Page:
I used the Photodiode Circuit Design Wizard (http://www.analog.com/designtools/en/photodiode/) to come up with the attached circuit.
The circuit simulation opamp oscillates on the output. I guess that chances are that it will do so in the real world as well.
Please could someone advise; why and what to do about it?
I attached a ZIP which includes 2 files;
1. TransientAnalysis.asc (generated by the wizard)
2. TransientAnalysis_delay.asc (modified by me; i simply delay the pulse from the photodiode by 900ns) which shows oscillation after approx. 200 ns.
If you want to check out the design in the wizard (http://www.analog.com/designtools/en/photodiode/), you can load the file included in this ZIP into the wizard:
OK figured out what is going on here. The LTC6268-10 is a G=10 stable amplifier and the circuit is violating that.
In a photodiode circuit you have the feedback capacitance (Cf), the photodiode capacitance…
In a photodiode circuit you have the feedback capacitance (Cf), the photodiode capacitance (Cd), and the op amp input capacitance (Coa) For stability purposes the noise gain of the circuit is (Cd + Coa + Cf) / Cf.
The LTC6268-10 is a G=10 stable amplifier. This means (Cd + Coa + Cf) / Cf should be 10 or greater. There may be a little bit of play where you can push it under this number, but I think this is a pretty good rule of thumb. Normally Cd >> Cf and this is not an issue, but for this particular circuit, Cd and Cf are about the same magnitude, giving a noise gain of about 2, which makes the circuit unstable.
There are two lessons here for us at ADI regarding our photodiode wizard:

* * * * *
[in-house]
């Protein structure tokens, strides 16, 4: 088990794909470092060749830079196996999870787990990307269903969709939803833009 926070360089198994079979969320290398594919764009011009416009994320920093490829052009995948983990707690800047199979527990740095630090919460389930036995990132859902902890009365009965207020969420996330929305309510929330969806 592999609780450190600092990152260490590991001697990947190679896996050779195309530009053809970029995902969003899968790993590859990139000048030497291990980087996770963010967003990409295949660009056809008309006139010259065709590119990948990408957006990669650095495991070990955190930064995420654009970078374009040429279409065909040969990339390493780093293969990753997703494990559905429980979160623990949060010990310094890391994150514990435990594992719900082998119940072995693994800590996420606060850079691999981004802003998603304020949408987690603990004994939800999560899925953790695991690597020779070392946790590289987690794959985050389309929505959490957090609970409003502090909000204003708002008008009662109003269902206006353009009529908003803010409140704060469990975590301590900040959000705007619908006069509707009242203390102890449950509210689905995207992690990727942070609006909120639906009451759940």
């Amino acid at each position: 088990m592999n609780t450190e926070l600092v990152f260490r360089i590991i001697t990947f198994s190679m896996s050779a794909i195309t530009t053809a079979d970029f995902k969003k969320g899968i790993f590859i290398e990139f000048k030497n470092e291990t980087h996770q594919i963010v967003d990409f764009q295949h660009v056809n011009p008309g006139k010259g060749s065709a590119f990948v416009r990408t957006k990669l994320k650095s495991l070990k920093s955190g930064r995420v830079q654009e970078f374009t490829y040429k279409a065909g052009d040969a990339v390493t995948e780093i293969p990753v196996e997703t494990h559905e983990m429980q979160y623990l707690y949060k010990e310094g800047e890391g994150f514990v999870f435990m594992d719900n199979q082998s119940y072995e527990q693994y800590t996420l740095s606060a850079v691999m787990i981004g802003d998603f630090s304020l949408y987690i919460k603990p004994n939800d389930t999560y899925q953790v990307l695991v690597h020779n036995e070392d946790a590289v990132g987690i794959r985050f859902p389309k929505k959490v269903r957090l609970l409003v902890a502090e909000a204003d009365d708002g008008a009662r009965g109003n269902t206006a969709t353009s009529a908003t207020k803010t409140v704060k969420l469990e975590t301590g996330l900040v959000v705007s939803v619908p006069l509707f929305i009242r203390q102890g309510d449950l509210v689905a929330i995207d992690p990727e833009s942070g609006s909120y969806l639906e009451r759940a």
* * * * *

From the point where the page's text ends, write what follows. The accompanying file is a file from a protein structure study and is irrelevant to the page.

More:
1) The photodiode tool should be smart enough to prevent you from getting into this situation in the first place
2) Our model of the LTC6268-10 poles and zeroes in the wizard could be improved so that if this were to happen, we'd see the ringing in the time domain plot.
I'll file a ticket for us to work on these things.
In the meantime, I think it will be difficult to find an optimal feedback cap for the LTC6268-10 with a 402 ohm feedback resistor and a Cd of 5pF. Something like the attached might work, where the extra 80 ohm resistor helps to increase the circuit's total noise gain. The LTC6268-10 datasheet apps section also has some commentary on min and max Cf tradeoffs.
thank you for your explanation!
I understand and see that you needed to lower Cf in order to achieve stability.
I will try to be careful with the layout here and follow the layout recommendations of the LTC6268-10 datasheet to minimize spurious Cf capacitance, and I will add a resistor to GND on negative input as well and cross my fingers!